Sure, viewing wildlife in their natural surroundings is a wonderful experience. But what if you’re looking for something a bit more hands-on? Stephen Cunliffe received the opportunity of a lifetime: a chance to assist rangers and researchers in collaring some of Liuwa Plain’s carnivores during a “participation safari”
I first visited Liuwa Plain Nati onal Park in November 2008, and the overland route we followed to get there had been brutal. Driving north across Barotseland from Ngonye Falls, we endured a long, bumpy day on the vertebra-compacti ng Sesheke-Senanga-Mongu road before eventually reaching Mongu in the late aft ernoon. Aft er replenishing our fuel and food stocks, we set out to tackle the notorious seasonal track across the Zambezi fl oodplain. Thanks to the early rains, the route had provided challenging and exciti ng driving conditi ons as black cott on soils alternated with fi ne alluvial river sand, both with a strong tendency to thwart our forward progress! We took our ti me and embraced the challenges before fi nally arriving, dirty and ti red, at the gateway to the park. I soon discovered that the tough approach had been well worth the eff ort as we enjoyed the privilege of immersing ourselves in one of Africa’s fi nest wilderness desti nati ons. Indeed, on my fi rst night in Matamanene Camp, I had an up-close-and-personal experience with the legendary Lady Liuwa – reputedly the last lioness in western Zambia.
The plight of Lady Liuwa, the incredible atmosphere of the place and some genuinely world-class game viewing ensnared my soul. I had no doubt that I would soon return to the majesti c plains of Liuwa. As I now made my way back to Liuwa in July 2010, I was as excited as a kid in a candy store. Getti ng there this ti me proved to be even harder than before. An unusually wet rainy season had resulted in high water levels and the road across the Barotse fl oodplain was submerged. This necessitated a circuitous route through the Kafue to reach Mongu and then crossing by boat to Kalabo. We took a small speedboat through the labyrinth of channels and made the journey to Kalabo in three hours. Our vehicles, precariously loaded on a revamped catt le barge, chugged in eight hours later! I had come to Liuwa to join a unique “parti cipati on safari” that allowed dedicated nature enthusiasts to witness cutti ngedge conservati on in acti on. The fi ve-day safari focused on essenti al research work being conducted by the Zambian Carnivore Programme (ZCP). The project and the safaris were the brainchild of the African Parks Network (APN) – the not-forprofi t conservati on organisati on that manages Liuwa Plain Nati onal Park.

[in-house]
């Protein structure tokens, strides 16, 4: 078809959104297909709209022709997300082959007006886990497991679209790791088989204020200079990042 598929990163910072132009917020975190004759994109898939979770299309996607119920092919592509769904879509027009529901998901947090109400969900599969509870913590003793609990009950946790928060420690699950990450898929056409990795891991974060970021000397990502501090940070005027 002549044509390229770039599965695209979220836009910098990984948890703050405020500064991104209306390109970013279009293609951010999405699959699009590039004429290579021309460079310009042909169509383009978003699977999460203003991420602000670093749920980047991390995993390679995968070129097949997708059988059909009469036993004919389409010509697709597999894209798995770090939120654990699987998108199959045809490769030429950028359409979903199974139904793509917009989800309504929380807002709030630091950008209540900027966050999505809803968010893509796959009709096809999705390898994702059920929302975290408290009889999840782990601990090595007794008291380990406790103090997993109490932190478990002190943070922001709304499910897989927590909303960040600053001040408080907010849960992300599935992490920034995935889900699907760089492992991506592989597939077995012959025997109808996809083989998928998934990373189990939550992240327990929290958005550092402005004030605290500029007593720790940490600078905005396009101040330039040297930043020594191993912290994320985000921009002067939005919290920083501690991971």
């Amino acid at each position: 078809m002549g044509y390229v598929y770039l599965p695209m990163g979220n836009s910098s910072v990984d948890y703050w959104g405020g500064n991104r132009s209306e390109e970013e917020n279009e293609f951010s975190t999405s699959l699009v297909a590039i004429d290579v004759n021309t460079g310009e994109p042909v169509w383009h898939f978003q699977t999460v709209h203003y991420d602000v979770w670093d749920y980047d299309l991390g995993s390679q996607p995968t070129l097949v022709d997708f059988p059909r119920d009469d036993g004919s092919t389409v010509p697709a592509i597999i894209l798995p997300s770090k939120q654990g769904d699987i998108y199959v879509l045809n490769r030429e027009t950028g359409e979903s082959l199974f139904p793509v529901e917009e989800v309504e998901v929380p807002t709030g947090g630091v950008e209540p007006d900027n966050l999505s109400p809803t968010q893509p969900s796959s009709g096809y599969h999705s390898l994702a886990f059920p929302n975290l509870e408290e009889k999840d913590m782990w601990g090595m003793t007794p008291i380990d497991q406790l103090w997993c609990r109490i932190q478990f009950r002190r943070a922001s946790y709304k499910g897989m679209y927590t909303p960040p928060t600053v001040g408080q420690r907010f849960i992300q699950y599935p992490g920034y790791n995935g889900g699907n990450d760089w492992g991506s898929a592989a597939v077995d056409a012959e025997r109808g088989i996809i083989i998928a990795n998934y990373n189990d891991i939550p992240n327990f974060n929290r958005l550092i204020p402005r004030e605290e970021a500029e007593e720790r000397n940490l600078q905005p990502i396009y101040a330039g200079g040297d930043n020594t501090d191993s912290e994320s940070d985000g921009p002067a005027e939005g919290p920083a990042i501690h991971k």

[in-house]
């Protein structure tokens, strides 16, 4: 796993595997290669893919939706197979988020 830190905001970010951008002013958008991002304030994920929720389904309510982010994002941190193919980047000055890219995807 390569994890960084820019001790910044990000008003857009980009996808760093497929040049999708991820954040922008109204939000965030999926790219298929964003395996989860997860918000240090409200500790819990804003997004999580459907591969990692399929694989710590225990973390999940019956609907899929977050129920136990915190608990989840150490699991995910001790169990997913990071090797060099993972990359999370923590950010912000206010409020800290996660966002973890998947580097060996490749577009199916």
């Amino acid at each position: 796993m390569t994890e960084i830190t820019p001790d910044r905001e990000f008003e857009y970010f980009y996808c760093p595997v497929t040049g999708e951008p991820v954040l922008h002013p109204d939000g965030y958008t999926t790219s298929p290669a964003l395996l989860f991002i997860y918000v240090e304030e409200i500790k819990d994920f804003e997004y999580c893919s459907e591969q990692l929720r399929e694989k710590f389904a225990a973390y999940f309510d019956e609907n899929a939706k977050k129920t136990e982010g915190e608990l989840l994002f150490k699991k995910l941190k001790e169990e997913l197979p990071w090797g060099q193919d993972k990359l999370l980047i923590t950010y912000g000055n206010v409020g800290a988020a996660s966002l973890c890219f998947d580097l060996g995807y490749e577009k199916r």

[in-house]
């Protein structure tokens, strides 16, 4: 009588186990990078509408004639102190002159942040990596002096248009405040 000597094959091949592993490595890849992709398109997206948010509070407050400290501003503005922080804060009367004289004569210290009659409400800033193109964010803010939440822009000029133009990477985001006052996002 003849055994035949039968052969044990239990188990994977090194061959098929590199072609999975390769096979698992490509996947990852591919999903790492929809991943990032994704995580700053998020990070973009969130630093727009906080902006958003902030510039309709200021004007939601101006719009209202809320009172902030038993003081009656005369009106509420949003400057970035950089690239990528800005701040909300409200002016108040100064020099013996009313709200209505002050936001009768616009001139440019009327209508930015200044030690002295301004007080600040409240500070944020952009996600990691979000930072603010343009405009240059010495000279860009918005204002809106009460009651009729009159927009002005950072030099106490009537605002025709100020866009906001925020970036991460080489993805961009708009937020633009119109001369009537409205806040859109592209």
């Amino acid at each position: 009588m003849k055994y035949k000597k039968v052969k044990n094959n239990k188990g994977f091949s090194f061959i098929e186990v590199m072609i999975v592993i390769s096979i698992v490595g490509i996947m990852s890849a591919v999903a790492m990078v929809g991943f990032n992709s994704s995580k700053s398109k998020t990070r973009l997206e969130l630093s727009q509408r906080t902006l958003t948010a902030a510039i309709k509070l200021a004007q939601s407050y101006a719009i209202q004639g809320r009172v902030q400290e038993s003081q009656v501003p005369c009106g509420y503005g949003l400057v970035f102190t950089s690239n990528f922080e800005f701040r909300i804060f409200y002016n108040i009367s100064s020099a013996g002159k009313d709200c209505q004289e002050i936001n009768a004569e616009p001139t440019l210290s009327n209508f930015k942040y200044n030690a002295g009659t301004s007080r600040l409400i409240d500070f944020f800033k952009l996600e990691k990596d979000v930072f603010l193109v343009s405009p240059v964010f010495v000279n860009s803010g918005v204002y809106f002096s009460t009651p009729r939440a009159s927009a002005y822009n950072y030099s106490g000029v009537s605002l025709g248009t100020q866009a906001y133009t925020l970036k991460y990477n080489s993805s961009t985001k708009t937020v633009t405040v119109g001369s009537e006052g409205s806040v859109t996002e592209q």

The aim of these unusual safaris is to raise money to support the ongoing re-introducti on and monitoring of key wildlife species in the park, while allowing a fortunate few to parti cipate in hands-on conservati on work that’s focused on tracking, darti ng and collaring specifi c carnivore species. Our group of excited wildlife junkies was entrusted to the care of an impressive team of dedicated professionals that included ZCP director Dr Matt Becker, park manager Craig Reid and documentary fi lmmaker Herbert Brauer. During the introductory briefi ng we learned that Liuwa supported a complex diversity of wildlife, including Africa’s second largest wildebeest migrati on. APN’s mission is to restore the natural ecological processes in Liuwa, and predati on is considered a key factor. Craig explained: “In striving for management excellence, we want all our wildlife decisions, such as translocati ons and miti gati on of human-wildlife confl ict, to be well informed. Our collaborati on with the ZCP will allow us to better understand the predator component of the Liuwa system. We are especially interested in the impact of key carnivore species – lion, hyena, cheetah and wild dog – on prey species, and on each other.” I had no way of knowing that the 36- hour carnivore extravaganza of a lifeti me awaited me. It all began when Craig invited me to join him for a microlight fl ip over the park in a bid to locate one of Liuwa’s wild dog packs. As we fl ew over a landscape dominated by seasonally fl ooded grasslands and woodland islands, we spotted herds of wildebeest, zebra, tsessebe and red lechwe as they clustered around seasonal pans. We even spott ed a recently reintroduced herd of buff alo, but the wild dogs were nowhere to be seen. With the sun dipping towards the horizon, there was ti me for one last roll of the dice and Craig decided to fl y along the Munde Stream. One moment everything seemed tranquil on the ground. The next, all hell broke loose. “There they are,” yelled Craig, as he banked the microlight sharply. Down below I spott ed the pack: nine dogs going hell for leather aft er a scrub hare. Somehow the hare’s zigzagging manoeuvres kept it a couple of metres ahead of the pursuing dogs. When it fi nally bolted down a hole, Craig swung south and headed for the airstrip. Upon landing, we immediately jumped into a Land Cruiser and shot off towards the spot where we had last seen the dogs. We found them sti ll digging for their elusive quarry. Eventually they gave up and set off in search of bigger prey.